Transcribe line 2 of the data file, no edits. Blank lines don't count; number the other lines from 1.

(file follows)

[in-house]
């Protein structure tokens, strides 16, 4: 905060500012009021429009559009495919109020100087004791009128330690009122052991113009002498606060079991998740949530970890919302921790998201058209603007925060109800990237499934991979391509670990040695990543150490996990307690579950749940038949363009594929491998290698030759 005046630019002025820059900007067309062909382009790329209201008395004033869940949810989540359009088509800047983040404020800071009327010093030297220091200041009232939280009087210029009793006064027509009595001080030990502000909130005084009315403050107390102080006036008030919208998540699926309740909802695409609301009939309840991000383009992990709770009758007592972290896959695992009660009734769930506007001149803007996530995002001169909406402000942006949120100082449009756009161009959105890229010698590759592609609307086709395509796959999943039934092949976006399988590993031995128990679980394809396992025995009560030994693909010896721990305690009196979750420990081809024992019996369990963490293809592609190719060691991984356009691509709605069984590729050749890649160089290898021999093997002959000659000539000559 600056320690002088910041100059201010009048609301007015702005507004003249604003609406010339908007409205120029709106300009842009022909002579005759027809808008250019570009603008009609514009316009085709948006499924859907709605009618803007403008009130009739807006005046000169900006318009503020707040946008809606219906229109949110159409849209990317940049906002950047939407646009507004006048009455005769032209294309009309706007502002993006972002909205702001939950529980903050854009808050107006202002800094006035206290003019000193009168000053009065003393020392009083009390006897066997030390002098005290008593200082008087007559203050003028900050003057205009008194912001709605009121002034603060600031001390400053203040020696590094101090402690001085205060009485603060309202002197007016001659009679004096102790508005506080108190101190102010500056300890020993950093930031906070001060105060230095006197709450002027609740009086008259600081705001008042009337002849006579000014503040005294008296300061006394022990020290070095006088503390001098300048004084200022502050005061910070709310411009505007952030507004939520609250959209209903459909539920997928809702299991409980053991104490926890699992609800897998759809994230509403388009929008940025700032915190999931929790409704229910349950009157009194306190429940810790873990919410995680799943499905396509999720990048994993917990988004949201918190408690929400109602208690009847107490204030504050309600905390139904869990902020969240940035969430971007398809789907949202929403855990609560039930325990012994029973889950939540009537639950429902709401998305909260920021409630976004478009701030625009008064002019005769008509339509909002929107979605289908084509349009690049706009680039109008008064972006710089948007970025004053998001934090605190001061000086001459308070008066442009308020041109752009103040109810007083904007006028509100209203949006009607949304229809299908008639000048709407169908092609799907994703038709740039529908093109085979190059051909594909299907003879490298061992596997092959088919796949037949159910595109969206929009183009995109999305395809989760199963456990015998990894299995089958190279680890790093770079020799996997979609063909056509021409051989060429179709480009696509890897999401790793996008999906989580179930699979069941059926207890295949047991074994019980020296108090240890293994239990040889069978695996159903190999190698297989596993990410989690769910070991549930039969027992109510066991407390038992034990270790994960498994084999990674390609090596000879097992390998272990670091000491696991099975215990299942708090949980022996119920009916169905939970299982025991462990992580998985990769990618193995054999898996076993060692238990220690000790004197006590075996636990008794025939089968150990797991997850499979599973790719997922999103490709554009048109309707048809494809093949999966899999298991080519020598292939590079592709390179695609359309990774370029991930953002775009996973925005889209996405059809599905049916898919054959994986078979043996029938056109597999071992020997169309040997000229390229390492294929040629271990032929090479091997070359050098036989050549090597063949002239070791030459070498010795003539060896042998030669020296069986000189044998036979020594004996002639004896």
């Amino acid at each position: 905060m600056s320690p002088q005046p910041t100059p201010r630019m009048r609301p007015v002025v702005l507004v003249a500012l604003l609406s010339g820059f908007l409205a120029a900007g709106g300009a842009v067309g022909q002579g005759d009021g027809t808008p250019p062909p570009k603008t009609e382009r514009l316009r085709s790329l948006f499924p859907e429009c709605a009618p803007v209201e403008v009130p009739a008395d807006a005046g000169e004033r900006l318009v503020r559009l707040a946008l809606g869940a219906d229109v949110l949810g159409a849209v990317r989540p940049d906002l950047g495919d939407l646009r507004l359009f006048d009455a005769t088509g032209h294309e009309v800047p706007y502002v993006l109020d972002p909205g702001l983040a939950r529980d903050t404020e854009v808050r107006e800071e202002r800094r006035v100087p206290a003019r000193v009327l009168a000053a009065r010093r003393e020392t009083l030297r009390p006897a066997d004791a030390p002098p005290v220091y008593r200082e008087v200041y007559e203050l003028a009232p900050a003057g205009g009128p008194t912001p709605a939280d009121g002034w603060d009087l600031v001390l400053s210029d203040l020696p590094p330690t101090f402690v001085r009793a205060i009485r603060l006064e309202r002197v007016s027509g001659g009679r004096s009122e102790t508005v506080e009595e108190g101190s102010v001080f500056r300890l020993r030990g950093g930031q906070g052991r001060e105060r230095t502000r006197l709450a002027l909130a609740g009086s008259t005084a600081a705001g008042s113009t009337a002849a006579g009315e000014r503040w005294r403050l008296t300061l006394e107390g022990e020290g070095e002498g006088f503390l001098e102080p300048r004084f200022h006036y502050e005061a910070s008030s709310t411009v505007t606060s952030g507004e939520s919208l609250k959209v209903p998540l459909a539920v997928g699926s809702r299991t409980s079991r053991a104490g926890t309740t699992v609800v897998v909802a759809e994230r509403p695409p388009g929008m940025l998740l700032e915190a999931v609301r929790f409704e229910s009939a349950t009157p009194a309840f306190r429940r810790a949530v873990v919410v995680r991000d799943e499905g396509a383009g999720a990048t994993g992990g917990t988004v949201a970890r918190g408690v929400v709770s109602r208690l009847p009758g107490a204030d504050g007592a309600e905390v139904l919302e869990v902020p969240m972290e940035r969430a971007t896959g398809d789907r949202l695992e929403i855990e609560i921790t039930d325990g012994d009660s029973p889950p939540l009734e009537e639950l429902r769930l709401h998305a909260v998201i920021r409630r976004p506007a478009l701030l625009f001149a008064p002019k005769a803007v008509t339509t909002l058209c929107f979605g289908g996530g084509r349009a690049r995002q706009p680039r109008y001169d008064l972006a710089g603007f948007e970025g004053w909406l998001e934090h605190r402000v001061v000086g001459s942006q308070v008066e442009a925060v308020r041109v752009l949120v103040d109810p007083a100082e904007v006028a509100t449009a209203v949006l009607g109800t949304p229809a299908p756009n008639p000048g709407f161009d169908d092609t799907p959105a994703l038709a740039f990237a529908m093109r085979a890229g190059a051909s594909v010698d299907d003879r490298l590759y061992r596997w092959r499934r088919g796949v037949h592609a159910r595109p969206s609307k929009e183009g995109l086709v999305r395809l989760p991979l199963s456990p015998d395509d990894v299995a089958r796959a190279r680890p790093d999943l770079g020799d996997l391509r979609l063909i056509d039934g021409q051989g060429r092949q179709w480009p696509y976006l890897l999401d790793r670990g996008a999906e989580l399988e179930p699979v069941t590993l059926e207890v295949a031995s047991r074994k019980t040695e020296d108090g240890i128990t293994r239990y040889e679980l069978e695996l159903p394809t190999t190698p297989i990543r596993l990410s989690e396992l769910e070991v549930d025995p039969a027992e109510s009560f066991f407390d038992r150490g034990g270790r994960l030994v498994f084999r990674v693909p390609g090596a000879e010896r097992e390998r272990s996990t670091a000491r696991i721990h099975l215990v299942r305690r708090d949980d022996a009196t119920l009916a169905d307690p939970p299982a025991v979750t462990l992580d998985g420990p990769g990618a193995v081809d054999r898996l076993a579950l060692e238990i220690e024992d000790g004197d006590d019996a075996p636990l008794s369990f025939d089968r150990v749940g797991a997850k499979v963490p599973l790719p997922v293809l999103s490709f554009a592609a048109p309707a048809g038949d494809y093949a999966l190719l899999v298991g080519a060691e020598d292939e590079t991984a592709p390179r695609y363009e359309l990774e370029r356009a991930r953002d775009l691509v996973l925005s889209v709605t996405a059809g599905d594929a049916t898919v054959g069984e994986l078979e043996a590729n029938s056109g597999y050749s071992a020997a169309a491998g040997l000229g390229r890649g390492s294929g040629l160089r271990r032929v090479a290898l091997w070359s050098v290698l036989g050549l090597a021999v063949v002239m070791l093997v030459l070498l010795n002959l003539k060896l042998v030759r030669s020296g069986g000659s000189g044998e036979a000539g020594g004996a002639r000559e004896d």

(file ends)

């Protein structure tokens, strides 16, 4: 905060500012009021429009559009495919109020100087004791009128330690009122052991113009002498606060079991998740949530970890919302921790998201058209603007925060109800990237499934991979391509670990040695990543150490996990307690579950749940038949363009594929491998290698030759 005046630019002025820059900007067309062909382009790329209201008395004033869940949810989540359009088509800047983040404020800071009327010093030297220091200041009232939280009087210029009793006064027509009595001080030990502000909130005084009315403050107390102080006036008030919208998540699926309740909802695409609301009939309840991000383009992990709770009758007592972290896959695992009660009734769930506007001149803007996530995002001169909406402000942006949120100082449009756009161009959105890229010698590759592609609307086709395509796959999943039934092949976006399988590993031995128990679980394809396992025995009560030994693909010896721990305690009196979750420990081809024992019996369990963490293809592609190719060691991984356009691509709605069984590729050749890649160089290898021999093997002959000659000539000559 600056320690002088910041100059201010009048609301007015702005507004003249604003609406010339908007409205120029709106300009842009022909002579005759027809808008250019570009603008009609514009316009085709948006499924859907709605009618803007403008009130009739807006005046000169900006318009503020707040946008809606219906229109949110159409849209990317940049906002950047939407646009507004006048009455005769032209294309009309706007502002993006972002909205702001939950529980903050854009808050107006202002800094006035206290003019000193009168000053009065003393020392009083009390006897066997030390002098005290008593200082008087007559203050003028900050003057205009008194912001709605009121002034603060600031001390400053203040020696590094101090402690001085205060009485603060309202002197007016001659009679004096102790508005506080108190101190102010500056300890020993950093930031906070001060105060230095006197709450002027609740009086008259600081705001008042009337002849006579000014503040005294008296300061006394022990020290070095006088503390001098300048004084200022502050005061910070709310411009505007952030507004939520609250959209209903459909539920997928809702299991409980053991104490926890699992609800897998759809994230509403388009929008940025700032915190999931929790409704229910349950009157009194306190429940810790873990919410995680799943499905396509999720990048994993917990988004949201918190408690929400109602208690009847107490204030504050309600905390139904869990902020969240940035969430971007398809789907949202929403855990609560039930325990012994029973889950939540009537639950429902709401998305909260920021409630976004478009701030625009008064002019005769008509339509909002929107979605289908084509349009690049706009680039109008008064972006710089948007970025004053998001934090605190001061000086001459308070008066442009308020041109752009103040109810007083904007006028509100209203949006009607949304229809299908008639000048709407169908092609799907994703038709740039529908093109085979190059051909594909299907003879490298061992596997092959088919796949037949159910595109969206929009183009995109999305395809989760199963456990015998990894299995089958190279680890790093770079020799996997979609063909056509021409051989060429179709480009696509890897999401790793996008999906989580179930699979069941059926207890295949047991074994019980020296108090240890293994239990040889069978695996159903190999190698297989596993990410989690769910070991549930039969027992109510066991407390038992034990270790994960498994084999990674390609090596000879097992390998272990670091000491696991099975215990299942708090949980022996119920009916169905939970299982025991462990992580998985990769990618193995054999898996076993060692238990220690000790004197006590075996636990008794025939089968150990797991997850499979599973790719997922999103490709554009048109309707048809494809093949999966899999298991080519020598292939590079592709390179695609359309990774370029991930953002775009996973925005889209996405059809599905049916898919054959994986078979043996029938056109597999071992020997169309040997000229390229390492294929040629271990032929090479091997070359050098036989050549090597063949002239070791030459070498010795003539060896042998030669020296069986000189044998036979020594004996002639004896």